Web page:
The first suggestion for such stabilizing structures was that ‘competition or mutualism between two species is less conducive to an overall web stability than is a predator–prey relationship’, an argument based on considerations of qualitative stability (i.e. dependence on the signs, but not the magnitudes, of interactions; May 1973, p. 73). Allesina & Pascual (2008) have recently amplified this finding in a detailed study of 10 000 computer-generated networks. A second suggestion was that omnivory tends to destabilize (Pimm & Lawton 1978; Pimm 1982; see also Vandermeer 2006). As a third suggestion, several people conjectured that organizing a food web as loosely connected subsystems would help stabilize it. And fourth, the NCα2<1 rule outlined above hints that weak interactions and/or fewer connections among species may tend to be relatively stabilizing.

In the 1970s, testing these suggestions was hindered by paucity of data on food webs. Influential work by Cohen (1978) brought together a collection of 19 food webs, and tentatively suggested some intriguing regularities (e.g. in the length of chains from ‘top’ to ‘bottom’ species, and in numbers of links per species). As such compilations grew, Briand & Cohen (1987) were codifying patterns in some 113 food webs (see also Sugihara et al. 1989; Havens 1992; Moore et al. 1993; Bersier & Sugihara 1997). More recently, two analyses of 16 high-resolution food webs, both aquatic and terrestrial with 27–172 species, are more explicitly focused on the network topology, finding ‘more than 95 per cent of species [are] typically within 3 links of each other’ (Dunne et al. 2002; see also Williams et al. 2002). The ‘degree distributions’ (i.e. the relative proportions of species/nodes with i links to others) are not random; whether they are ‘scale free’, or exponential, or otherwise remains debatable (Keller 2005; Proulx et al. 2005). Another long-standing question is whether there are significant differences between terrestrial and aquatic ecological networks; the above Dunne/Williams analyses would suggest not, and this view accords with later studies of three different marine ecosystems (Dunne et al. 2004).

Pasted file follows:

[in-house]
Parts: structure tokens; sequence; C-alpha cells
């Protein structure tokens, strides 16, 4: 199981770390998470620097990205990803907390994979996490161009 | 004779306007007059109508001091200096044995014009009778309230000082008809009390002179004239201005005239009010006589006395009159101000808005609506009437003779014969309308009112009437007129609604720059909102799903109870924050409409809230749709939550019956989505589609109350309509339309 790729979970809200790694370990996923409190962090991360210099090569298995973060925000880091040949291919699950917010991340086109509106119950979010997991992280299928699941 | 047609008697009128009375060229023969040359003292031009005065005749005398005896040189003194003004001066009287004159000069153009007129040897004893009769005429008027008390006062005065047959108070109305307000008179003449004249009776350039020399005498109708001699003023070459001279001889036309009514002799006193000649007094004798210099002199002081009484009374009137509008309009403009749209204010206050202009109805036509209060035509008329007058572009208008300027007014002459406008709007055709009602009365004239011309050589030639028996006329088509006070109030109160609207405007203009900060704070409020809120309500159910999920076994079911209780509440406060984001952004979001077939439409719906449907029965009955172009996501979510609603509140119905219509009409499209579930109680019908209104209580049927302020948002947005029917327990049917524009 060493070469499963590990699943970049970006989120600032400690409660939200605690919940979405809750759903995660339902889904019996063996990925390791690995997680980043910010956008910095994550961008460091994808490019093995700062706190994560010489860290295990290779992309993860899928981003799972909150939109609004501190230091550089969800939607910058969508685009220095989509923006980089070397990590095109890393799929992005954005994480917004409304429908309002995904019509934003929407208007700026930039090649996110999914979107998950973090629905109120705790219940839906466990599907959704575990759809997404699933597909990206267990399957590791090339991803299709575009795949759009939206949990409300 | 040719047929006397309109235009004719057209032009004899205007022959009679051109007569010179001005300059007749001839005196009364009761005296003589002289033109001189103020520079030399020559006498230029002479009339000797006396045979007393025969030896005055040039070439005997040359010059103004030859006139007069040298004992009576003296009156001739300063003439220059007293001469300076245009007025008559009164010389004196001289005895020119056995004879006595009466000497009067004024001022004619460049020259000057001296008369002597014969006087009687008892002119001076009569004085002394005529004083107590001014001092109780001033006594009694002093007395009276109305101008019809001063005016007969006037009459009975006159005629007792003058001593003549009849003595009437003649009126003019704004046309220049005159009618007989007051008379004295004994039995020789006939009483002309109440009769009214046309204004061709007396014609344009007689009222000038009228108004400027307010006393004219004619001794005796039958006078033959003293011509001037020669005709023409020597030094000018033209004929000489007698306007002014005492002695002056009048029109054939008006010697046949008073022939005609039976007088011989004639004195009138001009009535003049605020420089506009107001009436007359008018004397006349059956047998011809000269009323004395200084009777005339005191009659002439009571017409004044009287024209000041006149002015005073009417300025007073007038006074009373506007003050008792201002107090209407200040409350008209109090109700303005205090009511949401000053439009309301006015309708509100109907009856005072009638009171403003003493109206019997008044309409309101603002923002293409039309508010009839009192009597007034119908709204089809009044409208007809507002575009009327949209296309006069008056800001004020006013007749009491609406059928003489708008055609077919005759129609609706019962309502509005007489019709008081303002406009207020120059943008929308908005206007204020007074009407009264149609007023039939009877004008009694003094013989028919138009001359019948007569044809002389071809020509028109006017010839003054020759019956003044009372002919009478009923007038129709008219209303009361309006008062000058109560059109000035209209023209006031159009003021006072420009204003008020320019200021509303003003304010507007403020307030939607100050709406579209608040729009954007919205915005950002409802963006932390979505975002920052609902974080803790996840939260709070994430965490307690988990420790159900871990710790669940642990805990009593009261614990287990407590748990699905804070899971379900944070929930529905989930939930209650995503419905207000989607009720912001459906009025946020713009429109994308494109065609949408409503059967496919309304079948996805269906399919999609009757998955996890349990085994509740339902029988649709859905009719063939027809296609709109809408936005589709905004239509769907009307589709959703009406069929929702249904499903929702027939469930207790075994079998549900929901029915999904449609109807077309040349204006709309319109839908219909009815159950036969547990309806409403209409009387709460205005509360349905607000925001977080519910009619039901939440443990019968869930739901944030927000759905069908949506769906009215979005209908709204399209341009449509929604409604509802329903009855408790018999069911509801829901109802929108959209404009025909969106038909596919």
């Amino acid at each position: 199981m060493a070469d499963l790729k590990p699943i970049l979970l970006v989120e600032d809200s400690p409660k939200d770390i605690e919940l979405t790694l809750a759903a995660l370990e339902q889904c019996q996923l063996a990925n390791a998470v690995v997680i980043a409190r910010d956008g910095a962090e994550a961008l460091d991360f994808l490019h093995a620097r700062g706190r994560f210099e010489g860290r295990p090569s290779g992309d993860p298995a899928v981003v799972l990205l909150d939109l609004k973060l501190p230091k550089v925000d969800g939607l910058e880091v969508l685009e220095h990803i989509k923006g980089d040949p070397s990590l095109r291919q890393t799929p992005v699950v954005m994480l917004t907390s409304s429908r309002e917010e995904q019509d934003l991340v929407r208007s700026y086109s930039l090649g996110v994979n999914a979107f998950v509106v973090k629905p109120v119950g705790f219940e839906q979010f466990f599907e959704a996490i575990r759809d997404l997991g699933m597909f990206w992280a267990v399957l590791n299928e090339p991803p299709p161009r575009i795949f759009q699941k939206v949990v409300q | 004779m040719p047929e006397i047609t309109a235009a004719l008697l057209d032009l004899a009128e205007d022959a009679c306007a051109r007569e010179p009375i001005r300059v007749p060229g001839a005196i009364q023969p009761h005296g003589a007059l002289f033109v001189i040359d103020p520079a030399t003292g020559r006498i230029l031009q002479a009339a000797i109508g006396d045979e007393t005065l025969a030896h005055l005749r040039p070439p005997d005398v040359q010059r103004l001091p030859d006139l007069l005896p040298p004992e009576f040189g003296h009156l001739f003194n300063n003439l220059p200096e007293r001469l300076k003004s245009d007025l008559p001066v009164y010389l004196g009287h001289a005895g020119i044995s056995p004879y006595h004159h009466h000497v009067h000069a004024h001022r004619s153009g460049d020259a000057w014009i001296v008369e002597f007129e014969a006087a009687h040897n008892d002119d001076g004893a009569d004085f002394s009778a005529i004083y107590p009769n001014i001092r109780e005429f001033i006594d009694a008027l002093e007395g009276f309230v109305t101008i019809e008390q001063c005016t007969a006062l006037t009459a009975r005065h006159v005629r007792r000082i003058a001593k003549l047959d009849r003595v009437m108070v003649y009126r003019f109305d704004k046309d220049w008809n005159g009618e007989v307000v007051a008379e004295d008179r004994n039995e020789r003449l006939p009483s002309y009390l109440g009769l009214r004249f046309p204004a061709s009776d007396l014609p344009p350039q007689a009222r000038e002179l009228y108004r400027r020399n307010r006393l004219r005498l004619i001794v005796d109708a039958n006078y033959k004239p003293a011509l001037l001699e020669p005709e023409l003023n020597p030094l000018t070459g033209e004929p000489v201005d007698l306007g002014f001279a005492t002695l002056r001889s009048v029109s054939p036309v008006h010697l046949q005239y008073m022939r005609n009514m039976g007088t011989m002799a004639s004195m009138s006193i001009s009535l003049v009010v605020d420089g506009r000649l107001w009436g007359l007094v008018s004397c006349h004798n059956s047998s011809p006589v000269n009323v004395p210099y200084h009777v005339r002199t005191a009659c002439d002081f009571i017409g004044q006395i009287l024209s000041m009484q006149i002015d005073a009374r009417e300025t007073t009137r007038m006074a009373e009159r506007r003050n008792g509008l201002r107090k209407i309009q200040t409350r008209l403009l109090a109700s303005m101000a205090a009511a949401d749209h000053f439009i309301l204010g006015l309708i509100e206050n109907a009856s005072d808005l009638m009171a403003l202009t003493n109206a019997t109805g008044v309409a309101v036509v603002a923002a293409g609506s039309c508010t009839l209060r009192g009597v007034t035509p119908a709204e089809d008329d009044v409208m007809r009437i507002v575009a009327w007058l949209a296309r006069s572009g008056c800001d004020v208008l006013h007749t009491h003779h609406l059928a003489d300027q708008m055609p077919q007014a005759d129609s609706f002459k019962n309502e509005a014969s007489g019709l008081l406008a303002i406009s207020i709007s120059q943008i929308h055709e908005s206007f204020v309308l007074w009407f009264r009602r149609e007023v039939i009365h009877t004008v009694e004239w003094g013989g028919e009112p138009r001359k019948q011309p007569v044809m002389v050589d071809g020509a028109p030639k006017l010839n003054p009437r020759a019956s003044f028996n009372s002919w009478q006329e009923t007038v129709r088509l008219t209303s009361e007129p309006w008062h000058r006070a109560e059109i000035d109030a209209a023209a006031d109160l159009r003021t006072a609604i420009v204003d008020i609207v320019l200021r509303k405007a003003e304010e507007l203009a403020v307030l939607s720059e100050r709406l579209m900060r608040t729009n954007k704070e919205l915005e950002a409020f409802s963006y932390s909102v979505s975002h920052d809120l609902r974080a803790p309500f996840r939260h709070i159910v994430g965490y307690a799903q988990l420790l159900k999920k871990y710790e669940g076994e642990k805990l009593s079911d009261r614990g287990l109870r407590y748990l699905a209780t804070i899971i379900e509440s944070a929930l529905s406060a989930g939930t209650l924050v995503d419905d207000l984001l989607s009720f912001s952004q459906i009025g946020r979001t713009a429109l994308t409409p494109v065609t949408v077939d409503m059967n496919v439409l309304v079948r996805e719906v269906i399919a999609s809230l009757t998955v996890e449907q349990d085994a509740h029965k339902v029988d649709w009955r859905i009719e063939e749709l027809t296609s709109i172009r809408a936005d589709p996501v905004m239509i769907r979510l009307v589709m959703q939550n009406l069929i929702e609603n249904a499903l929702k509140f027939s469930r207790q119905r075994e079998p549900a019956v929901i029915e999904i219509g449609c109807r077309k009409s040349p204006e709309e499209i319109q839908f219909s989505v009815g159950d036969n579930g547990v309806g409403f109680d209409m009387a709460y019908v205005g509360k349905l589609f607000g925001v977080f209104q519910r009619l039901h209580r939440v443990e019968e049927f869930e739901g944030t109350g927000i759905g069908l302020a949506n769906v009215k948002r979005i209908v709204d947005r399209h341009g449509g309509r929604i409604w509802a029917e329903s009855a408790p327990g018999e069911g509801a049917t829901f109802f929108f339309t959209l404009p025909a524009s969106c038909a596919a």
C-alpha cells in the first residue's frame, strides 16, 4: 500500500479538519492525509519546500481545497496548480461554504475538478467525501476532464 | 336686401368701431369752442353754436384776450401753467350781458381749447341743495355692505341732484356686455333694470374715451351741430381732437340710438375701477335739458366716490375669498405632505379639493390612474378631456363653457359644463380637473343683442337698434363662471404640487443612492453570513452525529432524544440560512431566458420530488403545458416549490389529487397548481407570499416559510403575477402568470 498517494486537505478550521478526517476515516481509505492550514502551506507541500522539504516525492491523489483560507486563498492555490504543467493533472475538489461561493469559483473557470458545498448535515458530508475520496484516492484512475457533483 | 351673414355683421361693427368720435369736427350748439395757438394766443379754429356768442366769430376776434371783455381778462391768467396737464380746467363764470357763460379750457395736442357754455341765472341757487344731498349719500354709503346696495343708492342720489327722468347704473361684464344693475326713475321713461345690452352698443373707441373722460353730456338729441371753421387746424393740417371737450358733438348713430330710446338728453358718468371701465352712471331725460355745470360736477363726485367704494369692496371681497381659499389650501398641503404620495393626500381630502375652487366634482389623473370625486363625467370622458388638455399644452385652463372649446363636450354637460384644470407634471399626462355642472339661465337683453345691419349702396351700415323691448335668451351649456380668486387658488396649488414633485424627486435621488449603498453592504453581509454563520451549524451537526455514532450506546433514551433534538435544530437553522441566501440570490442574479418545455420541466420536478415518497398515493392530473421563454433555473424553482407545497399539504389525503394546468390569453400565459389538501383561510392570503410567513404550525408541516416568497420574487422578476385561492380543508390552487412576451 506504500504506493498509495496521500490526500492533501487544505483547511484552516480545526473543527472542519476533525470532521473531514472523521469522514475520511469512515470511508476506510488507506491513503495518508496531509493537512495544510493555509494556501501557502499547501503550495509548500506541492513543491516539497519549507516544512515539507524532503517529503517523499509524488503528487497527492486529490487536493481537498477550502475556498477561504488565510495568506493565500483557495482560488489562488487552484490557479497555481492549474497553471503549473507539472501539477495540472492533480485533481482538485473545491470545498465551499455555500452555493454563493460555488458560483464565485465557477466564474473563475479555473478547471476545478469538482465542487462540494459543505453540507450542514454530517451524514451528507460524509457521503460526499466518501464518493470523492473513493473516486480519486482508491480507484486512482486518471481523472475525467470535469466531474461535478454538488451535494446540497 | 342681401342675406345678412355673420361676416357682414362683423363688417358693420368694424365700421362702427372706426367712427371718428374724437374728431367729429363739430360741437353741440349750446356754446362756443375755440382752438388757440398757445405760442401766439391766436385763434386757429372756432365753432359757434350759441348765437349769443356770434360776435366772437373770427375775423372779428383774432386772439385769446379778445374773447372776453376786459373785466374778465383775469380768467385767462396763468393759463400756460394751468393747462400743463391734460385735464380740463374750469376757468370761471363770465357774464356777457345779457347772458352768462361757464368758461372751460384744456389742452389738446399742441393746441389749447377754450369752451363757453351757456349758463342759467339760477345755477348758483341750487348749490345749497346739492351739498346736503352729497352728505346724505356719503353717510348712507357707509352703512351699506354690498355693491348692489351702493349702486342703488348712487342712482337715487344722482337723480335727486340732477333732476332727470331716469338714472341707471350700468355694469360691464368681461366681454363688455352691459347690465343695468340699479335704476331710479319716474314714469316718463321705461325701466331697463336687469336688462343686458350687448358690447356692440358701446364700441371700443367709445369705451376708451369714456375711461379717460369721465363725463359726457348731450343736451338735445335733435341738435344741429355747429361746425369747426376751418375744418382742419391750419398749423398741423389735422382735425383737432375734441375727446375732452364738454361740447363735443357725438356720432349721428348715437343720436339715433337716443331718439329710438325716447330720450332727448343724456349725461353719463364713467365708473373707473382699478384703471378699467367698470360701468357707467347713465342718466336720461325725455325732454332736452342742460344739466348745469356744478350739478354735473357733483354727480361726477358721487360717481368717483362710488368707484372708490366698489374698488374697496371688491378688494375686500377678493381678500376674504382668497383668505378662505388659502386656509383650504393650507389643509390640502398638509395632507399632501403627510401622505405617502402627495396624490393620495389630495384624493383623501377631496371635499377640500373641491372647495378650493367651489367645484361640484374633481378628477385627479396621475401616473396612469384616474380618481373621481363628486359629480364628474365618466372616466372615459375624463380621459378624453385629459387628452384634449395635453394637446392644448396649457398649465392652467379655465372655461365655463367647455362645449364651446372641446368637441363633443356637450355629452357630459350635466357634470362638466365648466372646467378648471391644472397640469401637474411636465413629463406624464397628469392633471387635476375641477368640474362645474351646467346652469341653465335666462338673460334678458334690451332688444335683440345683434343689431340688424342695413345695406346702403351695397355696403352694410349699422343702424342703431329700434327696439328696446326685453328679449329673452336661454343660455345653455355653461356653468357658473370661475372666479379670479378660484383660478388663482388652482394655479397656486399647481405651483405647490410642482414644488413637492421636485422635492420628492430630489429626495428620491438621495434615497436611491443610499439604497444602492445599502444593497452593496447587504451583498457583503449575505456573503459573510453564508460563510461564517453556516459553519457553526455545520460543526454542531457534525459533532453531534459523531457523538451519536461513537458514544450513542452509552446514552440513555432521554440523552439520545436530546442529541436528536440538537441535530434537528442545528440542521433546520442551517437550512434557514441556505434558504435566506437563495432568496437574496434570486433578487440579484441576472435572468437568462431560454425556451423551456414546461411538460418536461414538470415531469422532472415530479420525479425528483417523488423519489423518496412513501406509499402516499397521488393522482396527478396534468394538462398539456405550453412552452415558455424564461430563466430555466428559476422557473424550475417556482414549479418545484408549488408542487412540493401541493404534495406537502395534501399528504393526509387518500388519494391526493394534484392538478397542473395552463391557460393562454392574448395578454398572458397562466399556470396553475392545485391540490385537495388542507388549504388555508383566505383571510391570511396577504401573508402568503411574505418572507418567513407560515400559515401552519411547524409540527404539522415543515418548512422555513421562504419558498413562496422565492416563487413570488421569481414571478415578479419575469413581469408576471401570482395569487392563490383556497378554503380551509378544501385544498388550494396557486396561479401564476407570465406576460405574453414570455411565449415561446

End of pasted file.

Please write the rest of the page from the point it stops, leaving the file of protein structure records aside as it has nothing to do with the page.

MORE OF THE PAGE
Despite these many empirical advances, a major problem lies in the extent to which constituent species are often ‘lumped’ into functional groups—each bird lovingly identified, while individual arachnid species become one unitary ‘spiders’—in ways which can bias or cloud analyses (see Solow & Beet 1998). Another problem is underlined by Kuris et al. (2008), who included parasites, which are almost always neglected, in their account of several estuarine food webs. They find the parasite biomass typically exceeds that of all conventional vertebrate predators, with serious implications for conclusions about the structure of the interaction network. In particular, including parasites in this way greatly increases the proportion of predator–prey interactions in the overall accounting for interactions.

Some interesting regularities are arguably emerging from these and other empirical studies of organizational patterns in real food webs. Perhaps the single most important is evidence for some remarkable constancies in structure that have apparently persisted for hundreds of millions of years, surviving the drift of continents, climate fluctuations, and the movement and evolution of constituent species. For example, Baumbach et al. (2002) documented rough constancy in predator–prey ratios in different situations, on a geological time scale (see also Dunne et al. 2008). Another instance comes from the work by Bascompte et al. (2006) on the network structure of communities of pollinators and the plants they pollinate. These networks seem to be consistently disassortative, in the sense that highly connected nodes tend to have their connections disproportionately with low-connectivity nodes, and conversely small nodes connect disproportionately with a few large ones.

Beginning with ideas about the possible origins of putatively observed network patterns in food webs by Cohen (1978), Sugihara (1983) and others, there is now an interesting variety of suggestions as to how food webs have come to organize themselves. Several of the papers in this collection ‘compare and contrast’ such ideas in relation to data. In particular, Dunne & Williams (2009) build on their influential earlier work, looking at secondary extinctions both in empirically derived data from actual communities, and at theoretically derived computer models based on four different proposed explanations for the structure of food webs (along with the ‘null hypothesis’ of a randomly assembled web).